Journal of Orthopaedic Research Volume 38, Issue 7 p. 1596-1606

Joint line elevation and tibial slope are associated with increased polyethylene wear in cruciate‐retaining total knee replacement

Robin Pourzal Johannes Cip Elmira Rad Michel P. Laurent Richard A. Berger Joshua J. Jacobs Markus A. Wimmer
Knee

The purpose of this retrieval study was to determine the effect of implant positioning on wear, taking patient‐related factors into account. Therefore, the volumetric material loss of 59 retrieved tibial liners was quantitatively determined using a coordinate measuring‐machine. All retrievals were made of the same polyethylene and design by a single manufacturer. Using time in‐situ and linear regression, a wear rate for each liner was determined and corrected for bedding‐in. Backside damage was qualitatively scored. The following implant positioning parameters were obtained from radiographs: anatomical lateral‐distal femoral angle, anatomical medial‐proximal tibial angle, femoral tilt angle, and posterior tibial slope. The patella position was assessed by the Blackburne‐Peel index and the Insall‐Salvati ratio. Unlike the Insall‐Salvati ratio, the Blackburne‐Peel index is known to detect surgical joint line elevation. Using general linear modeling the most impactful factors on wear rate and backside damage was determined, thereby taking patient demographic factors into account. The mean volumetric wear rate was 11.6 mm3/y. Wear decreased with older age (P = .021) and female sex (P = .001). The wear rate increased with joint line elevation as indicated from a decreased Blackburne‐Peel index (P = .019), and increased with increased posterior tibial slope (P = .026). The backside damage score also increased with joint line elevation (P = .036). A Blackburne‐Peel index decrease of 0.1, signifying joint line elevation, was found to increase the wear rate by 1.8 mm3/y and increase back‐sided wear. A high tibial slope (>7°) led to a 9.3 mm3/y increase in wear rate compared with a low tibial slope (<3°). The results of this study demonstrate that tibial liner positioning has a significant impact on polyethylene wear with potential implications on osteolysis over time.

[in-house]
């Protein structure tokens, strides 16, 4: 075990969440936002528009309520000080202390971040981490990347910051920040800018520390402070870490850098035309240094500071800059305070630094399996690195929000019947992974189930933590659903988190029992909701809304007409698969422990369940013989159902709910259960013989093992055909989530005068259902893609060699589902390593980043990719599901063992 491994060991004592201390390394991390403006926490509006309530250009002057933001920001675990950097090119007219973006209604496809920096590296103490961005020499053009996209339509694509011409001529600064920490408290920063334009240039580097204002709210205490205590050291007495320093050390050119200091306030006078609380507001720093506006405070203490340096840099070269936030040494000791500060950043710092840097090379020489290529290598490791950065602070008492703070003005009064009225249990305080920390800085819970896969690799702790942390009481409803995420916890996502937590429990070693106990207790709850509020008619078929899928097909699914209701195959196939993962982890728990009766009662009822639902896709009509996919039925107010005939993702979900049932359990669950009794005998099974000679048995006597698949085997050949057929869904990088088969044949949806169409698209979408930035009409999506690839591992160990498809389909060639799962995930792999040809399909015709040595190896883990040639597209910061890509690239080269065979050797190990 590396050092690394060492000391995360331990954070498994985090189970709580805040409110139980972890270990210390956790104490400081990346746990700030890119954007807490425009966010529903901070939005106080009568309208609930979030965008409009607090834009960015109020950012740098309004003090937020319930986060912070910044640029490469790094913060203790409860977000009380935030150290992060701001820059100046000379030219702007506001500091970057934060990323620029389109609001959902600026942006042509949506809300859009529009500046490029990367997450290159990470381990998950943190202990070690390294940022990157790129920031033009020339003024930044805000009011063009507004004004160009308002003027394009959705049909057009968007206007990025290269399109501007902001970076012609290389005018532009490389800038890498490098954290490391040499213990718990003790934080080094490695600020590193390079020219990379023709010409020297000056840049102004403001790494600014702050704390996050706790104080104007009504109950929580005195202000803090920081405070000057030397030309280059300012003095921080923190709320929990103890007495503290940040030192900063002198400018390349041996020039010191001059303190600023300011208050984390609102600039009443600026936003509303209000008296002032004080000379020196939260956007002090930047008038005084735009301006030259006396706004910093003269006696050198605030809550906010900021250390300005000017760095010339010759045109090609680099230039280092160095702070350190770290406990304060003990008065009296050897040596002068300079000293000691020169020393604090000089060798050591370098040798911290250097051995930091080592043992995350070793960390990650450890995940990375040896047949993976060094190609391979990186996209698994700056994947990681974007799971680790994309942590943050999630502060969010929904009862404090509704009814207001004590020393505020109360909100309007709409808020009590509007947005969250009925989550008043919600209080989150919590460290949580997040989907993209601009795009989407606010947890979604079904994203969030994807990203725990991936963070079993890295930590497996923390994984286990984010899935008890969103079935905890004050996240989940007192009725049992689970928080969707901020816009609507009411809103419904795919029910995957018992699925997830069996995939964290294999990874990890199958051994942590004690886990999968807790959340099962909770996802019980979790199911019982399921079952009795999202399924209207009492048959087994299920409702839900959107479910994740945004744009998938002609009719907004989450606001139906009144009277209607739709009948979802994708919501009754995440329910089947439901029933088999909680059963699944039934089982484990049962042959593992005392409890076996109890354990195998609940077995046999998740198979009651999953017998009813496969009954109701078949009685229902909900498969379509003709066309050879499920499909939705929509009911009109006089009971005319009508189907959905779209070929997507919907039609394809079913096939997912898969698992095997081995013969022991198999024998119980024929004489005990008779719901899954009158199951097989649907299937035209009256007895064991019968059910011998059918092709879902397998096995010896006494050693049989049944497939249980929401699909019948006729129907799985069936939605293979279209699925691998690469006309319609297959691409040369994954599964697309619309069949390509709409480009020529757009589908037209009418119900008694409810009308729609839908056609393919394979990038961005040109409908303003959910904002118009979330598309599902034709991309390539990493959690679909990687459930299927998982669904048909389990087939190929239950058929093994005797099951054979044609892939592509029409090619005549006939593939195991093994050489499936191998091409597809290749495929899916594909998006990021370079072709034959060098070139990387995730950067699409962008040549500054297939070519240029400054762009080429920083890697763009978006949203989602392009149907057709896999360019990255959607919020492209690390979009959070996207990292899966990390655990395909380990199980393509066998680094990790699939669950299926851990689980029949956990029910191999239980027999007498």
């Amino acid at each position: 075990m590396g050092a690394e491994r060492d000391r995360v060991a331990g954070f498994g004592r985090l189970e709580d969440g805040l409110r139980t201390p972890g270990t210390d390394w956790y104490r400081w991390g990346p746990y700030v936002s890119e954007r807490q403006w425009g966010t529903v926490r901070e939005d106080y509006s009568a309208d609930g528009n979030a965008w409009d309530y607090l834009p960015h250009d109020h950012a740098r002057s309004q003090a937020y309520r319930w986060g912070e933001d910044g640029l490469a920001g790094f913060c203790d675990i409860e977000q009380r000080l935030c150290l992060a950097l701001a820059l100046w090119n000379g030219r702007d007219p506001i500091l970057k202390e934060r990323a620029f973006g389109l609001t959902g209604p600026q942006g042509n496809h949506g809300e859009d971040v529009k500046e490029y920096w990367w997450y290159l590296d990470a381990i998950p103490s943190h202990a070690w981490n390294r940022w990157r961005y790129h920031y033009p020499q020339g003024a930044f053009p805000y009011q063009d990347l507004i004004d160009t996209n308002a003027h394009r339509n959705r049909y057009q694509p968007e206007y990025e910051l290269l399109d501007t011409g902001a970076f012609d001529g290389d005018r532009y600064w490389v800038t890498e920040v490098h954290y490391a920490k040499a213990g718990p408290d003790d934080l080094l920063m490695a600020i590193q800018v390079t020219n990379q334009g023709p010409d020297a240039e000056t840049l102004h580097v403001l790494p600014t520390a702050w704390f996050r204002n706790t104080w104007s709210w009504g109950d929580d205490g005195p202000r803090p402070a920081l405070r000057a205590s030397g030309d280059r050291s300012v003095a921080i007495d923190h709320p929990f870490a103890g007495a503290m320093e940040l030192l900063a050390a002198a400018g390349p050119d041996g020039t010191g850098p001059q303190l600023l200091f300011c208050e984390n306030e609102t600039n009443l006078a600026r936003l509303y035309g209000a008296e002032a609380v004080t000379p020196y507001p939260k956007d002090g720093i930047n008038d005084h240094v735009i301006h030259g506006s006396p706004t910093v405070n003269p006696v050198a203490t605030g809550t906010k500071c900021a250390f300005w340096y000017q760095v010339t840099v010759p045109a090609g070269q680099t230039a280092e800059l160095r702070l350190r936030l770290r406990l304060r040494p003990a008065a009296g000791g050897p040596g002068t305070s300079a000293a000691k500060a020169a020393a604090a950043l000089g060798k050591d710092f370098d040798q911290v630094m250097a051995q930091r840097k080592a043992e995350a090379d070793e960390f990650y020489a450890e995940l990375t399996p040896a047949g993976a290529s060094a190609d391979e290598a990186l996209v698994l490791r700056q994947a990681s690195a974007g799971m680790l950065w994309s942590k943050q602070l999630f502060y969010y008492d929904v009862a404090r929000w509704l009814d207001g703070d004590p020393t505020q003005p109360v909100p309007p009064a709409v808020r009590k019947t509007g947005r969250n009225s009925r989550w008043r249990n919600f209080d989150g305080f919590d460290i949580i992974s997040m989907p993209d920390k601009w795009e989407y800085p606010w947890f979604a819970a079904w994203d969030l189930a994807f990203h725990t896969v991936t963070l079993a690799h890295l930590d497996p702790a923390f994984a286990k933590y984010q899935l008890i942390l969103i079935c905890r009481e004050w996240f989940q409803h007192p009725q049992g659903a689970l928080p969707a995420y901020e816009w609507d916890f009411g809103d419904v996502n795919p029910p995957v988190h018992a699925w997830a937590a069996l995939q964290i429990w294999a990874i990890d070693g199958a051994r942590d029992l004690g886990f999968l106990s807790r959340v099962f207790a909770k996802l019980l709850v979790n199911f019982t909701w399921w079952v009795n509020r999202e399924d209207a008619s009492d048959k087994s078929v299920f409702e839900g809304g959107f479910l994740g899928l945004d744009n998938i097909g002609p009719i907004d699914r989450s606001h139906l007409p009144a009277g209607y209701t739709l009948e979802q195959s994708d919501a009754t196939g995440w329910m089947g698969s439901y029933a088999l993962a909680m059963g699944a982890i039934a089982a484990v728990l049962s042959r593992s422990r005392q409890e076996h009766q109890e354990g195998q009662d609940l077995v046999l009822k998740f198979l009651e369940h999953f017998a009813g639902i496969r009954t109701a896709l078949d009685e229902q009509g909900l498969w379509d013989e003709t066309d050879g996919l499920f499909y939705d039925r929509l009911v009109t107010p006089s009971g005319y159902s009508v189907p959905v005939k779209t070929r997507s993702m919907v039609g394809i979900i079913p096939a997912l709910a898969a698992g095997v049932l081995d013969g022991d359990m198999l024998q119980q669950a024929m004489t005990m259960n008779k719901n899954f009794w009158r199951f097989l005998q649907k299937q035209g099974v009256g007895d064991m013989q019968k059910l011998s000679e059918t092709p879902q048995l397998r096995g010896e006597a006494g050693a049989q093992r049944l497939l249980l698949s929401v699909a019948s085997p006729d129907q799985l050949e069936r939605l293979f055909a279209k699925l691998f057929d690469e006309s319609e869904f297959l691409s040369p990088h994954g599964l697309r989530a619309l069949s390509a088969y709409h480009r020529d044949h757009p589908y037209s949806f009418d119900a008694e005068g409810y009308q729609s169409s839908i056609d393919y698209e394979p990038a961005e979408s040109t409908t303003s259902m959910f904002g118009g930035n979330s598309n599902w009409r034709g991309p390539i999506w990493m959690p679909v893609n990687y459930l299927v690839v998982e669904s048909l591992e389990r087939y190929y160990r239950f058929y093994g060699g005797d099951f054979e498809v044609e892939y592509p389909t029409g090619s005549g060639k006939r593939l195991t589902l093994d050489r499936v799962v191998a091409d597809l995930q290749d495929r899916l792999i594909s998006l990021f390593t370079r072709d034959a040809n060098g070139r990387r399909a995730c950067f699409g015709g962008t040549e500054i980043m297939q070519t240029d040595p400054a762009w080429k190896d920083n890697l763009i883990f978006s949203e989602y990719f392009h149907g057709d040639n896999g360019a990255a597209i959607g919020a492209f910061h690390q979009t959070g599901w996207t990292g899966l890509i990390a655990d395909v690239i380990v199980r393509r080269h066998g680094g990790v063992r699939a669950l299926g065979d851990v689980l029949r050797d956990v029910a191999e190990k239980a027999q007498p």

Download article